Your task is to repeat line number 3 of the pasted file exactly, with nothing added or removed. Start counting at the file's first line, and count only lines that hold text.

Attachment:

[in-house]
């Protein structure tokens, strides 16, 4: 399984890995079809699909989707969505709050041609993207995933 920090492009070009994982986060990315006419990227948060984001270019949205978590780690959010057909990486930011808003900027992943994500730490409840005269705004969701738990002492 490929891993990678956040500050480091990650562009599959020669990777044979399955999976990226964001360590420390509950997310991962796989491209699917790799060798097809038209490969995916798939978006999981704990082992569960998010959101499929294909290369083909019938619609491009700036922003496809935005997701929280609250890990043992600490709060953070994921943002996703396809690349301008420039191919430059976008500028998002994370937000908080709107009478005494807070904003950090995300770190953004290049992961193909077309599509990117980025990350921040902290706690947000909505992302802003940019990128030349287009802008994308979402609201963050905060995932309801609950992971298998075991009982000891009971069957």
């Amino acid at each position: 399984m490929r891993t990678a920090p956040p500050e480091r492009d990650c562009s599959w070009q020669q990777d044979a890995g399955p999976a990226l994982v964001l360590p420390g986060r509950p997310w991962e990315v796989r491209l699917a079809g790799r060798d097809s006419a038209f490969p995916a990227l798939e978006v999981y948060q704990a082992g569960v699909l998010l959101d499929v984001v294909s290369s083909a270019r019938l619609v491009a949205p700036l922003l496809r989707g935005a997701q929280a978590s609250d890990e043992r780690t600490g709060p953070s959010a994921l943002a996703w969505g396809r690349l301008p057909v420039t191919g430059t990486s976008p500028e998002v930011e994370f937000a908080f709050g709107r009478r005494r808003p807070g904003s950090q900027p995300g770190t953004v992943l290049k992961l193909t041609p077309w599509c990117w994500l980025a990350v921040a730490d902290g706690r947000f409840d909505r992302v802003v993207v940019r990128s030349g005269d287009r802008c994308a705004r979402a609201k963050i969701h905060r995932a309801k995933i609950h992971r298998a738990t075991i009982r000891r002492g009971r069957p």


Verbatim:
């Amino acid at each position: 399984m490929r891993t990678a920090p956040p500050e480091r492009d990650c562009s599959w070009q020669q990777d044979a890995g399955p999976a990226l994982v964001l360590p420390g986060r509950p997310w991962e990315v796989r491209l699917a079809g790799r060798d097809s006419a038209f490969p995916a990227l798939e978006v999981y948060q704990a082992g569960v699909l998010l959101d499929v984001v294909s290369s083909a270019r019938l619609v491009a949205p700036l922003l496809r989707g935005a997701q929280a978590s609250d890990e043992r780690t600490g709060p953070s959010a994921l943002a996703w969505g396809r690349l301008p057909v420039t191919g430059t990486s976008p500028e998002v930011e994370f937000a908080f709050g709107r009478r005494r808003p807070g904003s950090q900027p995300g770190t953004v992943l290049k992961l193909t041609p077309w599509c990117w994500l980025a990350v921040a730490d902290g706690r947000f409840d909505r992302v802003v993207v940019r990128s030349g005269d287009r802008c994308a705004r979402a609201k963050i969701h905060r995932a309801k995933i609950h992971r298998a738990t075991i009982r000891r002492g009971r069957p």